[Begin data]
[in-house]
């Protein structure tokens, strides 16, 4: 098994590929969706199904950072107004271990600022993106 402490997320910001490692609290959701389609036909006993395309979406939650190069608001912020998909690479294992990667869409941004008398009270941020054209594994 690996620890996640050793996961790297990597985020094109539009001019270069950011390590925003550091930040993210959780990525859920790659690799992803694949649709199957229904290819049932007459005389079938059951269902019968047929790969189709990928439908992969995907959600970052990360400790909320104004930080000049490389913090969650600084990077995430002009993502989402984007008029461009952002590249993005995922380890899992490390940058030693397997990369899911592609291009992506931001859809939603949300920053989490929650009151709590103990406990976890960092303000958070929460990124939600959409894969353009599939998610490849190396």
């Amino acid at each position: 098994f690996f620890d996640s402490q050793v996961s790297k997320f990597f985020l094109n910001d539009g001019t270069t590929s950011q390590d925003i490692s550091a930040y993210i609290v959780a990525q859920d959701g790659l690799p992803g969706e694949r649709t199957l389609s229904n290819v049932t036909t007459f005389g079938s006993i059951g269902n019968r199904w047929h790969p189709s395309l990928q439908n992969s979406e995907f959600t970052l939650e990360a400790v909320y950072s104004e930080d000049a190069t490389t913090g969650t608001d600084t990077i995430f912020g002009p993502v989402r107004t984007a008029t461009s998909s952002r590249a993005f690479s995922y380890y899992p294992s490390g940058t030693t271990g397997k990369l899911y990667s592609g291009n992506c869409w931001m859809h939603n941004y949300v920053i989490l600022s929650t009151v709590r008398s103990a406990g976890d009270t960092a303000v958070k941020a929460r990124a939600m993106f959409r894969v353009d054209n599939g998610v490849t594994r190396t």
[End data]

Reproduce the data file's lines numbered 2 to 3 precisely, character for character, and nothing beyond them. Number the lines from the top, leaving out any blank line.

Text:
């Protein structure tokens, strides 16, 4: 098994590929969706199904950072107004271990600022993106 402490997320910001490692609290959701389609036909006993395309979406939650190069608001912020998909690479294992990667869409941004008398009270941020054209594994 690996620890996640050793996961790297990597985020094109539009001019270069950011390590925003550091930040993210959780990525859920790659690799992803694949649709199957229904290819049932007459005389079938059951269902019968047929790969189709990928439908992969995907959600970052990360400790909320104004930080000049490389913090969650600084990077995430002009993502989402984007008029461009952002590249993005995922380890899992490390940058030693397997990369899911592609291009992506931001859809939603949300920053989490929650009151709590103990406990976890960092303000958070929460990124939600959409894969353009599939998610490849190396």
């Amino acid at each position: 098994f690996f620890d996640s402490q050793v996961s790297k997320f990597f985020l094109n910001d539009g001019t270069t590929s950011q390590d925003i490692s550091a930040y993210i609290v959780a990525q859920d959701g790659l690799p992803g969706e694949r649709t199957l389609s229904n290819v049932t036909t007459f005389g079938s006993i059951g269902n019968r199904w047929h790969p189709s395309l990928q439908n992969s979406e995907f959600t970052l939650e990360a400790v909320y950072s104004e930080d000049a190069t490389t913090g969650t608001d600084t990077i995430f912020g002009p993502v989402r107004t984007a008029t461009s998909s952002r590249a993005f690479s995922y380890y899992p294992s490390g940058t030693t271990g397997k990369l899911y990667s592609g291009n992506c869409w931001m859809h939603n941004y949300v920053i989490l600022s929650t009151v709590r008398s103990a406990g976890d009270t960092a303000v958070k941020a929460r990124a939600m993106f959409r894969v353009d054209n599939g998610v490849t594994r190396t």